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Will the spill make it here?
Scientists answer questions on the local effect of the Gulf oil spill
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LET'S CUT TO THE CHASE and answer the questions foremost on your mind: Will oil from the BP Deepwater Horizon spill in the Gulf of Mexico make it to the Georgia coast?


Will the oil get into our marshes?

Unlikely, but possible.

A recent talk with several Skidaway Institute of Oceanography (SKIO) experts shed some light on these and other pressing questions in the wake of news that the oil slick had entered the so-called "loop current," which will likely take it into the Gulf Stream, on around Florida, and possibly up the east coast.

"There have been documented cases where you can trace Mississippi River plumes around into the Gulf Stream and past Georgia and beyond," explains Dr. Dana Savidge, associate professor at SKIO. "Given the quantity of oil from this spill, that does mean that it will probably get offshore of Georgia in the Gulf Stream."

Savidge describes the situation as a race of sorts. As the oil slick travels with the prevailing current, "that oil is also being consumed and transformed by light and by microorganisms," she says. "So there is some competition between how fast it gets here and how fast they are able to consume it."

Repeating the old adage that "the solution to pollution is dilution," Savidge says everything depends on the sheer volume of the spill.

"Small quantities that are naturally produced are consumed by organic microbiology. It's a matter of this spill overwhelming the system's natural ability to withstand things like that," she says.

"It's the vast amount of oil that's coming out now that is the problem," agrees her fellow SKIO associate professor, Dr. Jay Brandes. "We're reading stories today where the flow rate may be well in excess of 50,000 barrels a day. That's an incredible volume."

If the spill does make it to the Georgia coast, its path to our marshes is more daunting because of the width of our Continental shelf.

"The Gulf Stream of course is at the edge of the shelf 60 miles away. We have a nice wide shelf here that protects us from direct contact with the Gulf Stream," Savidge says. "Once it got here it would have to somehow get across the shelf, or else enter the shelf water in Florida and get here that way somehow. Those processes are pretty poorly understood."

So who will get the brunt of the spill? We've already seen images of the thick crude sludge devastating marshes in Louisiana. The sensitive coral ecosystems of south Florida are likely next, and possibly any deep coral formations along the way as well.

And after that, the Tarheel State.

"I'd say North Carolina is at great risk," Savidge says. "Their shelf is so narrow and the transport mechanisms are better defined there to get from the Gulf to their shore."

A major wild card has to do with the depth of the oil penetration in the water column.

"We don't yet have an understanding of how much water is subsurface. There's likely to be a fair volume subsurface that's completely unquantified," she says. "It could conceivably get here subsurface. The Gulf Stream extends 500-700 meters deep."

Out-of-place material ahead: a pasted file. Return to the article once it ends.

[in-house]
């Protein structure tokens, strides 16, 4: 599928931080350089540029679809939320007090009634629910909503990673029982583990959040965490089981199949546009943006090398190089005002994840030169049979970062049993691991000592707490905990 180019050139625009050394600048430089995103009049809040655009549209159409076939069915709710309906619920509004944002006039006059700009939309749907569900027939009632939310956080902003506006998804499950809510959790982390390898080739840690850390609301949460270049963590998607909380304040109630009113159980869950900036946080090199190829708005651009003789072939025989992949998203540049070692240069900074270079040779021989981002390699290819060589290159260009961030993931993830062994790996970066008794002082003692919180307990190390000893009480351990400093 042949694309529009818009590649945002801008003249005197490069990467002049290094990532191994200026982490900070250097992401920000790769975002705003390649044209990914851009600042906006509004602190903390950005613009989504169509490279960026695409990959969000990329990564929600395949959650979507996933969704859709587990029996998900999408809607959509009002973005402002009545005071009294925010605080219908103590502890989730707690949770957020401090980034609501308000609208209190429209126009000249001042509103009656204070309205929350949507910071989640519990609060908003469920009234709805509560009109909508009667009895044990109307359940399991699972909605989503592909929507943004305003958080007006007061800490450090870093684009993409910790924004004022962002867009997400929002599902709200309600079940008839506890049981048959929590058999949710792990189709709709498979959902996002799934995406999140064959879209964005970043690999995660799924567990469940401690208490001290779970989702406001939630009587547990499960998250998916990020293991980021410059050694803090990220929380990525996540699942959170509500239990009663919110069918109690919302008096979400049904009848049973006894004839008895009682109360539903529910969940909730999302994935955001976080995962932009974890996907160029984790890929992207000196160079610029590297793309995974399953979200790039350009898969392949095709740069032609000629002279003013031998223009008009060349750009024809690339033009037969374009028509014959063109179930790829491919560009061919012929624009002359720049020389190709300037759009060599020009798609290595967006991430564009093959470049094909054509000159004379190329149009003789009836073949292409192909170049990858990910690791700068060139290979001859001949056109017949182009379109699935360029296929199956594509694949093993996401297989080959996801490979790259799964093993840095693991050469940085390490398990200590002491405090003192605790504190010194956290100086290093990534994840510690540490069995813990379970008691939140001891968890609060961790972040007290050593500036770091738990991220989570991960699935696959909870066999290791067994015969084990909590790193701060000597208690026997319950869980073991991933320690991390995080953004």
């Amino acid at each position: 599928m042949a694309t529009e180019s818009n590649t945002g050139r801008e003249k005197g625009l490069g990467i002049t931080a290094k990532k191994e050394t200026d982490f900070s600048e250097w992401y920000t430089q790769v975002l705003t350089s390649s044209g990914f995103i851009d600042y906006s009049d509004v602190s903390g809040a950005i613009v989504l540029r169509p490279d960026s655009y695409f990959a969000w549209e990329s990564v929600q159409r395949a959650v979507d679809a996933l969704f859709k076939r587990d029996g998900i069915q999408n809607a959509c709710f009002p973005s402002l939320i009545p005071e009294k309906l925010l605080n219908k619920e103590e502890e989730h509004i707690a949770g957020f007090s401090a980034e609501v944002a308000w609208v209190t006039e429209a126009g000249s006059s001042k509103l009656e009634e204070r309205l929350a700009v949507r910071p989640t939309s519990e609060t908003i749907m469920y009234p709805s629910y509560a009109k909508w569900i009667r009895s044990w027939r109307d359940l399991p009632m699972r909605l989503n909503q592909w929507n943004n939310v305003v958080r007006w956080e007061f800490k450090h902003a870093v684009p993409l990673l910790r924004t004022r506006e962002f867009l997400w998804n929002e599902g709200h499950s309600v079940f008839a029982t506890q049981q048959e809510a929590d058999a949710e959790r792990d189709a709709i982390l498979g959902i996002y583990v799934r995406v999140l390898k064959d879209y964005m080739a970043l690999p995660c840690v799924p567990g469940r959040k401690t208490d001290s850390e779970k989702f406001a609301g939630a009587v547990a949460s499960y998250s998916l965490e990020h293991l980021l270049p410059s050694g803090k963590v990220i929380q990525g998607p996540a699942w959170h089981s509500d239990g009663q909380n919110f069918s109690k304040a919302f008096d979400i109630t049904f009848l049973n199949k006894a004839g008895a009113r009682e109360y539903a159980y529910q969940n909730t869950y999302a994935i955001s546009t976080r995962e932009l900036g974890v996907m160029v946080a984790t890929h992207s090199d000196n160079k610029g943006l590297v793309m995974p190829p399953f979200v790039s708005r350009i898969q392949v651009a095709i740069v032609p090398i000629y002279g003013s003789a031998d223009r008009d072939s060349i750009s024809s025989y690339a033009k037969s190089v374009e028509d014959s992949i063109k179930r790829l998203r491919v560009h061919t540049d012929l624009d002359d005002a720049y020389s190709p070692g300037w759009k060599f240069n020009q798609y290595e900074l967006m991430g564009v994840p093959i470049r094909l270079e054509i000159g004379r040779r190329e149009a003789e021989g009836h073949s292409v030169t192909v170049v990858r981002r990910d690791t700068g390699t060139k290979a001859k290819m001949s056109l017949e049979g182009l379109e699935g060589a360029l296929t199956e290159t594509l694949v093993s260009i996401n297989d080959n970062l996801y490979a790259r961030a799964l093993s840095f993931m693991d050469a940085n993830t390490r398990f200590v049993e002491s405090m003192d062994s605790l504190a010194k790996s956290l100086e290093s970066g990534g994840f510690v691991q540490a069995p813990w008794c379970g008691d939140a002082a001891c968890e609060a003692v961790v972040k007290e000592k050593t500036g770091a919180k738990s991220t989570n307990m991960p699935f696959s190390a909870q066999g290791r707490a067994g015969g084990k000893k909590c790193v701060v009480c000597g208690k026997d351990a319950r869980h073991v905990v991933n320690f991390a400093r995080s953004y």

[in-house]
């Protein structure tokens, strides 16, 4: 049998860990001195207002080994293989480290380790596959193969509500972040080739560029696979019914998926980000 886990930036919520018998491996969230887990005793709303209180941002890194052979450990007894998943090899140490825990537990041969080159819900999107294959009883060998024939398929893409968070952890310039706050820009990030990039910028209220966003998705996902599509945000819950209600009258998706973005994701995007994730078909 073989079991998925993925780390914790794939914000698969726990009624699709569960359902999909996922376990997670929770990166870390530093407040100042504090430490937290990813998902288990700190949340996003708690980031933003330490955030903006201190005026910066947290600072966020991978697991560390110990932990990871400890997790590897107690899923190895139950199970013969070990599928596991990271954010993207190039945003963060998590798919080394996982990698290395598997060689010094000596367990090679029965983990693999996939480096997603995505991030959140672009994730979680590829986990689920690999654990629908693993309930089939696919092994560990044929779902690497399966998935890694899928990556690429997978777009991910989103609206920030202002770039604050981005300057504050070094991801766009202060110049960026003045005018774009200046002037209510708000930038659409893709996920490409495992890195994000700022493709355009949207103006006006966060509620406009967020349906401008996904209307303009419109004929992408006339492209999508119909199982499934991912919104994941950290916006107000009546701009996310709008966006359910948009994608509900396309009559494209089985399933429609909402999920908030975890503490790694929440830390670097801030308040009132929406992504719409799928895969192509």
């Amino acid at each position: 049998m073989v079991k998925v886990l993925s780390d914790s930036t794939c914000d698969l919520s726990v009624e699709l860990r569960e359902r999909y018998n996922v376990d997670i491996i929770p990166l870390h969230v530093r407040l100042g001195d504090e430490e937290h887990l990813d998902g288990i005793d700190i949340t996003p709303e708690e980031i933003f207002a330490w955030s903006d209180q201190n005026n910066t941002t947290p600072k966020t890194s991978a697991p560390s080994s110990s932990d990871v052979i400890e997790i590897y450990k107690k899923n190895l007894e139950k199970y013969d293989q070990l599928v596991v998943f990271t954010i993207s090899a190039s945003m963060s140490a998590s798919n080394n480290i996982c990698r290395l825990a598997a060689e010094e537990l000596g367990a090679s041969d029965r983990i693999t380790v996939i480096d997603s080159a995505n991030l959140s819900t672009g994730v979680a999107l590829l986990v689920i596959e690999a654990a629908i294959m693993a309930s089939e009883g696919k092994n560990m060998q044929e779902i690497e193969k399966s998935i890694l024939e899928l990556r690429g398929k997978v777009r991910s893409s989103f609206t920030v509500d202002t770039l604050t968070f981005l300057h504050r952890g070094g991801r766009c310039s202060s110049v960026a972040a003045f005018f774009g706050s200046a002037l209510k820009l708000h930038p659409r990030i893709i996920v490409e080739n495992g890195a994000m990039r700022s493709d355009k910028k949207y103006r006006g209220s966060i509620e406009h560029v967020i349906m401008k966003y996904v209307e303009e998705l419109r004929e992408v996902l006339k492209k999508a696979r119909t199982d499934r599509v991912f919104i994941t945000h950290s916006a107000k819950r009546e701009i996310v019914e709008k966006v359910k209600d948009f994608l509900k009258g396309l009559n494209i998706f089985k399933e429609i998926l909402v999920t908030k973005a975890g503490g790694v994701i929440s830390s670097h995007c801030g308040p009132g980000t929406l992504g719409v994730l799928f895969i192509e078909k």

SKIO researchers gained insight into very large spills during the massive "Ixtoc 1" spill in 1979. A blowout at a well in the Gulf of Mexico run by the Mexican national oil company Pemex dumped an estimated 3 million barrels during its incredible nine-plus months of uncontrolled spewing. Almost 200 miles of Texas coastline were affected.

(Here's something for your next trivia competition: The Ixtoc 1 spill was the largest accidental oil spill in history, but the largest oil spill ever was Saddam Hussein's 1990 intentional oil spill in the Persian Gulf to discourage a U.S. landing. That spill was twice the size of Ixtoc 1.)

"After that spill, Skidaway scientists went off the Georgia coast to the edge of the Gulfstream to look for tarballs," Savidge says. "They did find some tarballs well offshore, but none within 40 miles."

Another issue in the news is the matter of the dispersant agents that are being used to spread out and break up the oil slick. Unfortunately, the dispersant is sometimes as bad or worse for wildlife as the oil is. The Environmental Protection Agency last week demanded that BP switch to a less-toxic dispersant.

"Basically the composition of the dispersant has a lot of antifreeze in it," says SKIO's Brandes. "We know that's very toxic to wildlife."

Brandes says in any case the redemptive aspects of dispersant tend to be overrated in the media, and dispersant likely just moves environmental damage from the coast to deepwater habitats.

"This isn't removing oil - this is simply dissolving it in the water column," he explains. "The compounds are still there and they're still toxic. The tradeoff is they can disperse enough of it that will limit the impact on the marshes, but it will increase the impact in the oceanic area."

So how do you handle the nimrod at the office water cooler who says, "Ah, it's no big deal. Oil is a natural product, so how bad can it be for the environment?"

It is true that oil is a natural product, and that small, naturally occuring leaks called "seeps" happen all over the world.

"But there are many things that become extremely toxic when you have large amounts of it," answers Brandes. "People also should understand when they go to the gas station and read those warnings about carcinogenic compounds in gasoline, those compounds are also present in oil. There are things in oil which are toxic to people and animals, and the kind of amounts that are being put in to the Gulf of Mexico are a real problem."

"Hurricanes are natural too, yet they kill trees and people," echoes Savidge. "It's a matter of what specific ecosystems are capable of resisting."